Valproic acid


Concise Prescribing Info
Indications/Uses
Listed in Dosage.
Dosage/Direction for Use
Adult: PO Migraine prophylaxis Initial: 250 mg bid. Max: 1 g/day; extended-release 500 mg once daily for 7 days, increased to 1 g once daily. Usual dose: 500-1000 mg/day. Acute manic episodes of bipolar disorder As valproate semisodium: Initial: 750 mg/day in divided doses, increase as needed based on response. Max: 60 mg/kg/day. Complex partial seizures As valproic acid or valproate semisodium: ≥10 yr Initial: 10-15 mg/kg/day in 2-4 divided doses, increase if needed. Max: 60 mg/kg/day. As Na valproate: 600 mg/day in 2 divided doses, increase if needed. Usual: 1-2 g/day. Max: 2.5 g/day. Simple and complex absence seizures As monotherapy, conversion to monotherapy or adjunctive therapy. As valproic acid or valproate semisodium: ≥10 yr Initial: 15 mg/kg/day in 2-4 divided doses, increase if needed. Max: 60 mg/kg/day. Bipolar disorder As valpromide: 0.6-1.8 g/day in 2 divided doses. Usual: 1.2 g/day. May increase slowly to reach optimal dose w/ simultaneous and progressive dose reduction of concurrent psychotropic drugs. IV Complex partial seizures; Simple and complex absence seizures As monotherapy, conversion to monotherapy or adjunctive therapy. As Na valproate: Initial: 10-15 mg/kg/day, increase slowly until control is achieved. Usual: 20-30 mg/kg/day. Daily doses to be given in 2-4 divided doses. Max: 60 mg/kg/day.
Contraindications
Pre-existing or family history of hepatic dysfunction, porphyria, urea cycle disorders, known mitochondrial disorders caused by POLG mutation and in children (<2 years) who are suspected of having a mitochondrial disorder. Hepatic impairment. Pregnancy (prophylaxis of migraine).
Special Precautions
Patients with HIV, cytomegalovirus (CMV) infection, SLE. Renal impairment. Children (<2 years on anticonvulsant polytherapy, with congenital metabolic disorders, severe seizure disorders, mental retardation, organic brain disease). Use in children ≥2 years of age who are suspected of having POLG-related disorder only after other anticonvulsants have failed. Lactation. Patient Counselling Seek medical advice during first signs of pancreatitis (e.g. abdominal pain, nausea, vomiting and anorexia), blood and liver toxicity. Monitoring Parameters Monitor LFT before and during the 1st 6 mth of therapy. Monitor blood cell count (including platelet count), bleeding time and coagulation tests before the start of therapy or before surgery, and in cases of spontaneous bruising or bleeding. Monitor for atypical behaviour (e.g. suicidal ideation and behaviour) during and after therapy.
Adverse Reactions
Headache, nausea, vomiting, diarrhoea, anorexia, increased appetite, wt gain, nystagmus, somnolence, dizziness, fatigue, hyperammonaemic encephalopathy, hypothermia, hallucinations. Thrombocytopenia (dose related), tremors, LFT elevation. Chronic use may lead to carnitine deficiency.
Potentially Fatal: Fatal hepatotoxicity esp in childn <2 yr, multi-organ and dermatologic hypersensitivty reactions (e.g. Stevens-Johnson syndrome, erythema multiforme), pancreatitis, blood dyscrasias.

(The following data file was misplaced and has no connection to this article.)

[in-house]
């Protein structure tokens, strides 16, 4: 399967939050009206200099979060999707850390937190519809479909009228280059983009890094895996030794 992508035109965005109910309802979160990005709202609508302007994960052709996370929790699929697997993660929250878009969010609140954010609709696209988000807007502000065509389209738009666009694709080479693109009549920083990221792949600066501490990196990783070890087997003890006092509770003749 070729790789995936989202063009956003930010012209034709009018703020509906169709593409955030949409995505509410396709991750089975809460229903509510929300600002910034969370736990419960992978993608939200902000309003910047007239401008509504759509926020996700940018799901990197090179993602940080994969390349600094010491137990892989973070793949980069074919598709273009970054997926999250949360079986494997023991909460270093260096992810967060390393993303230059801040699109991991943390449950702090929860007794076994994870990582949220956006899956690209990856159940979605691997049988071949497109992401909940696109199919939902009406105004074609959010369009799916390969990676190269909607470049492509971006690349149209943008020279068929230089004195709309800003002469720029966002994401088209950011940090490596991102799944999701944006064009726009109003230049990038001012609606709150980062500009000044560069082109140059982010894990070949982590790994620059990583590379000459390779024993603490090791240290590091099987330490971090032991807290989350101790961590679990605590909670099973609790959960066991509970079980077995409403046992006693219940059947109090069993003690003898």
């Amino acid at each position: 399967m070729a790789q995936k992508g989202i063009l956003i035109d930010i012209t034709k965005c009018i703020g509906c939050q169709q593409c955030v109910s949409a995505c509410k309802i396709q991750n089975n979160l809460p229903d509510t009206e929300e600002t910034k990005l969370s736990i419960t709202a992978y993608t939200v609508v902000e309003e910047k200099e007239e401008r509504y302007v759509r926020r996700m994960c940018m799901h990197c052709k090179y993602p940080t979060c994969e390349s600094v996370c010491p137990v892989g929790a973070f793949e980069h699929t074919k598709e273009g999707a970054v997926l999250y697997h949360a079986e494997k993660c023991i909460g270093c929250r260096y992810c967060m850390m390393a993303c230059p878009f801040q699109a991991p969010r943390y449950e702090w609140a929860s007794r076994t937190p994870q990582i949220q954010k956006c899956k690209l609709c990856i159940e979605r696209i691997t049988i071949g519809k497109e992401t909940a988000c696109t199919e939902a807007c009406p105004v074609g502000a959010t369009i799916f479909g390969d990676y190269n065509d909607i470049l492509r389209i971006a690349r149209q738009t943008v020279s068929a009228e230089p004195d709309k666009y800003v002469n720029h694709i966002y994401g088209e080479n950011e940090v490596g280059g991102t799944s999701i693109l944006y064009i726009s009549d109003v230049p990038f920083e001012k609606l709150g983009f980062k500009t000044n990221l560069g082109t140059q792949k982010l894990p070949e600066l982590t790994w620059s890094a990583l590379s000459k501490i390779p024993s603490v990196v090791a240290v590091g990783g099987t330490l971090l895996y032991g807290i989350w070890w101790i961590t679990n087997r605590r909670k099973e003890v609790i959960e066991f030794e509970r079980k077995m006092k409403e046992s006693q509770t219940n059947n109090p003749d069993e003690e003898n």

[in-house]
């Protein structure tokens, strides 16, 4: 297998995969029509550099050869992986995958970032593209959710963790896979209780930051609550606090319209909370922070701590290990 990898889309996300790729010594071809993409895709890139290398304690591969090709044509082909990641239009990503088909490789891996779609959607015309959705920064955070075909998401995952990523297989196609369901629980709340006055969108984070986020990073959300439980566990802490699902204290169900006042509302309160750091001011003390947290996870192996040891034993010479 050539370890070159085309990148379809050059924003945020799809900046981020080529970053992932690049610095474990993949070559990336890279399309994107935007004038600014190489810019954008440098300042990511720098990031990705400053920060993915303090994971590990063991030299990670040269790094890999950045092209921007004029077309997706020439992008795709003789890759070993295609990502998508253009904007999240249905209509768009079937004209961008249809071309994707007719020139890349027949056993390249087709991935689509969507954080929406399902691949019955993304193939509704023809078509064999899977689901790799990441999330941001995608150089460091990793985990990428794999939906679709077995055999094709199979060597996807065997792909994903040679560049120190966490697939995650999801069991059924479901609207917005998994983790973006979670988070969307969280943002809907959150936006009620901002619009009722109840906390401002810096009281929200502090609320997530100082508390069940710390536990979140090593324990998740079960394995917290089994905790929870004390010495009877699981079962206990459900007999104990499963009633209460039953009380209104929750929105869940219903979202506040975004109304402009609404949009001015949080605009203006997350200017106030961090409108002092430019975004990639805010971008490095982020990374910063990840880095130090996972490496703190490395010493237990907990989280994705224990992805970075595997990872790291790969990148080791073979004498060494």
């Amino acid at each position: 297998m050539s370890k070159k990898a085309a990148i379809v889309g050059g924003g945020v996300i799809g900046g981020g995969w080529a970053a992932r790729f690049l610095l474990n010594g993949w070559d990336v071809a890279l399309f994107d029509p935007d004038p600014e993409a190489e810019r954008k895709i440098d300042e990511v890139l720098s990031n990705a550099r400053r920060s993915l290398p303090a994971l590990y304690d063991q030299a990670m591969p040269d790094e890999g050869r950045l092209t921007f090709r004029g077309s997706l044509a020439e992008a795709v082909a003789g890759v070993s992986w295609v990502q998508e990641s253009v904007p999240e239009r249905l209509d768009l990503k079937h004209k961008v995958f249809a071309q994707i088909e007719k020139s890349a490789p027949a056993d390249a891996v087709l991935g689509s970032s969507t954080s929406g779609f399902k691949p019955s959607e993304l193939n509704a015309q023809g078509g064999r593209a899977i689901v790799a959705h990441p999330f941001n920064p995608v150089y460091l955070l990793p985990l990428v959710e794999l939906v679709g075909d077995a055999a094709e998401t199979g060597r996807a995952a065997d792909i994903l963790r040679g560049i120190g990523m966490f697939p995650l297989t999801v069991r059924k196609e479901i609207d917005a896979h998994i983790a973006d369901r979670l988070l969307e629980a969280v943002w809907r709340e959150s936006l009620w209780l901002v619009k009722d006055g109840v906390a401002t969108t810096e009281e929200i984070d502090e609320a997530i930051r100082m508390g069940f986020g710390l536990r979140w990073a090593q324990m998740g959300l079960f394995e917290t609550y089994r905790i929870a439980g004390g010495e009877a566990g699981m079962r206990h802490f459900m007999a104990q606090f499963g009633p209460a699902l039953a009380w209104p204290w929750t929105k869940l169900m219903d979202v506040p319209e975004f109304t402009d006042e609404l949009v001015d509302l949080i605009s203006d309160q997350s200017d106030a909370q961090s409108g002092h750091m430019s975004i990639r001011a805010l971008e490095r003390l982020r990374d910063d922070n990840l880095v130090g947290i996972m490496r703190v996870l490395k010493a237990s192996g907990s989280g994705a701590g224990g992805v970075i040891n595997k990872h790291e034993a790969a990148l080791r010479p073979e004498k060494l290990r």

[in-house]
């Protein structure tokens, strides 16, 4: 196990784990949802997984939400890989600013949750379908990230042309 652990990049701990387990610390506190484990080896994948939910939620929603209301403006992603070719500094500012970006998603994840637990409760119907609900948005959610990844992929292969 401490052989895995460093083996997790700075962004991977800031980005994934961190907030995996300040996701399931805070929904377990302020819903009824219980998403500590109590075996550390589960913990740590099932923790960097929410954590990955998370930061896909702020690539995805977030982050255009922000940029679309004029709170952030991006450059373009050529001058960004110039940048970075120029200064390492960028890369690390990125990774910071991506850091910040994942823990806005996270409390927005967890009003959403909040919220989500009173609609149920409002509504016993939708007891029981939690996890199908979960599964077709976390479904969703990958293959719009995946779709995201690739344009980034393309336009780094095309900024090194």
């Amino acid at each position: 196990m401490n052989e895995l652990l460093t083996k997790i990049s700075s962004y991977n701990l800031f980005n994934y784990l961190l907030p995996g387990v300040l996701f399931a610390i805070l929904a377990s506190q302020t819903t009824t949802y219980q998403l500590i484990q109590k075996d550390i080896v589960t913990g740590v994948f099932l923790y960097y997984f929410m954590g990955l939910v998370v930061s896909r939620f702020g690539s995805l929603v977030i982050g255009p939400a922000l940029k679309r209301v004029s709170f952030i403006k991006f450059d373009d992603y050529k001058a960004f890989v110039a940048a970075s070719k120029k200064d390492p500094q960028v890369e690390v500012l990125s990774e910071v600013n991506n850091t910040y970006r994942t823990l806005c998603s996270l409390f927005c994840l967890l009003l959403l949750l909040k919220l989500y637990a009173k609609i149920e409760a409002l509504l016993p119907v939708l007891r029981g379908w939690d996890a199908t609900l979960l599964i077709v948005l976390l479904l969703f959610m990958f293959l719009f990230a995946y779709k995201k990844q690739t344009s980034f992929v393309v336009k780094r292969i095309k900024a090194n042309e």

ROUTE(S) : IV / PO / Parenteral: D
ROUTE(S) : IV: X
ROUTE(S) : PO / Parenteral: X when used for migraine prophylaxis
Drug Interactions
Increased risk of toxicity w/ bupropion. Increased risk of convulsions w/ mefloquine. Increased risk of carnitine deficiency w/ pivmecillinam and pivampicillin. Increased risk of hepatotoxicity and carbamazepine toxicity w/ a decrease in valproic acid levels w/ concurrent carbamazepine. Decreased valproic acid and increased ethosuximide serum levels w/ ethosuximide. Decreased valproic acid levels w/ carbapenems, rifampicin, phenytoin, phenobarbital (or primidone) and antineoplastic drug regimens. Increased valproic acid levels w/ felbamate and aspirin. Increased risk of hepatotoxicity w/ olanzepine. Concurrent use increased phenobarbital, nimodipine, nifedipine, lamotrigine, zidovudine, amitriptyline, nortriptyline and benzodiazepines levels. Concurrent use decreased tigabine and clozapine levels. Increased risk of absence status w/ clonazepam. Increased risk of hyperammonaemia w/ topiramate. Increased free valproic acid concentrations w/ highly protein bound drugs.
ATC Classification
N03AG01 - valproic acid ; Belongs to the class of fatty acid derivatives antiepileptic.
Disclaimer: This information is independently developed by CIMS based on valproic acid from various references and is provided for your reference only. Therapeutic uses, prescribing information and product availability may vary between countries. Please refer to CIMS Product Monographs for specific and locally approved prescribing information. Although great effort has been made to ensure content accuracy, CIMS shall not be held responsible or liable for any claims or damages arising from the use or misuse of the information contained herein, its contents or omissions, or otherwise. Copyright © 2021 CIMS. All rights reserved. Powered by CIMSAsia.com
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